New York, May 17 : Cardiovascular clinicians experienced a 38 per cent burnout as the coronavirus pandemic increased, according to a survey.
Among all cardiovascular clinicians -- cardiologists, physician's assistants, nurse practitioners, nurses, pharmacists and imaging technologists -- half provided direct care to patients with Covid-19, and yet one out of five reported not having adequate personal protective equipment (PPE). The rate of burnout was higher in this group.
The reasons for high burnout rate across all members of the cardiology team may be because they were more likely at the bedside as patients were dying, the researchers said.
"We know from previous studies that burnout is pervasive in cardiology and medicine in general, but we felt it was important to take the temperature of our colleagues amid the Covid-19 pandemic. The prevalence of burnout among cardiovascular professionals nearly doubled when comparing pre- to peak Covid-19 levels," said lead author Laxmi Mehta, from the Department of Internal Medicine at the Ohio State University Wexner Medical Center.
"It clearly shows that there are lots of opportunities to improve the work environment; Covid-19 has really put a magnifying glass on the fact that things were bad and now have significantly worsened," she added.
The survey revealed that some cardiovascular clinicians are thinking about leaving their jobs, in some cases, because of Covid-19. Plans to reduce clinical work hours in the next year, leave their current practice or retire early were reported by 23 per cent, 13 per cent and 13 per cent of respondents, respectively, and notably higher among those who reported feeling burnt out.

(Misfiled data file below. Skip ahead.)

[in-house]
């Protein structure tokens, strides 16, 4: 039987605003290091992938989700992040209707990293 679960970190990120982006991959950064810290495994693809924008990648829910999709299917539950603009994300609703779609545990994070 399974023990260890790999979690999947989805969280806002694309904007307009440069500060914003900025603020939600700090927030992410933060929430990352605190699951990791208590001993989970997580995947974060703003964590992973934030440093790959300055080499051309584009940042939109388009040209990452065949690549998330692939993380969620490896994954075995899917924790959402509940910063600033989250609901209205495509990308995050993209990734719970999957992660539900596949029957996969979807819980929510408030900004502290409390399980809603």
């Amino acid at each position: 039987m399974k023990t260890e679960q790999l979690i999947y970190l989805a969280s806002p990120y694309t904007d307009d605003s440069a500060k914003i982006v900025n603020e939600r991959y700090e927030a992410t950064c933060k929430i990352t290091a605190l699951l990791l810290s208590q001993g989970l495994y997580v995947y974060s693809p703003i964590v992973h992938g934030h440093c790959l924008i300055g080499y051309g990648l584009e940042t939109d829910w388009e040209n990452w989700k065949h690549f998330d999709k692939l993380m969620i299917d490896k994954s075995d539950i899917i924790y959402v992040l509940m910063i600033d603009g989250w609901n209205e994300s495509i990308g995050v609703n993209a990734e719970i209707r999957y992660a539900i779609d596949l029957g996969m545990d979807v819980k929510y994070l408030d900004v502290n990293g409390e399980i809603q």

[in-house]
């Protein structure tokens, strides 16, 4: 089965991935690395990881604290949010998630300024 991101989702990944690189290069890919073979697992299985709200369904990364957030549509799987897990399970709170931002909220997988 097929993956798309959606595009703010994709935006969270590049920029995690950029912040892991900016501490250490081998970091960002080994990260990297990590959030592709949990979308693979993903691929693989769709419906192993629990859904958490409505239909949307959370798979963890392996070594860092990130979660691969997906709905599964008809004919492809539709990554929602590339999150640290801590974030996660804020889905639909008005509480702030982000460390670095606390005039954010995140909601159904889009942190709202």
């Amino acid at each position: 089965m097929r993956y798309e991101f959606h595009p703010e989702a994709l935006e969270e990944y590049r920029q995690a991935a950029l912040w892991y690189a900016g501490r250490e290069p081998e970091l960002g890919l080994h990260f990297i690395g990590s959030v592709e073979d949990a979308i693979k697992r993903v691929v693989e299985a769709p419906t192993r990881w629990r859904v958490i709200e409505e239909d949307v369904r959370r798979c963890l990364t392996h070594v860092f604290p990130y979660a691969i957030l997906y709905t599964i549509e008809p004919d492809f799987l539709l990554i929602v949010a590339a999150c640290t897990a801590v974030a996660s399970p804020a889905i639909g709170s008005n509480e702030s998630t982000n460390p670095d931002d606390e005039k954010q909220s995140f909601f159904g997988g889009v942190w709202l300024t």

The survey also revealed financial stressors exacerbated by Covid-19, with 41 per cent of respondents reporting that their salary had been reduced to some degree.
The survey on burnout was sent via email in November 2020 to 10,019 cardiologists, fellows-in-training and cardiovascular team members. A total of 1,288 people responded to the survey (456 US and 436 international cardiologists, 128 trainees and 268 cardiovascular team members).
The results were presented at the American College of Cardiology's 70th Annual Scientific Session.
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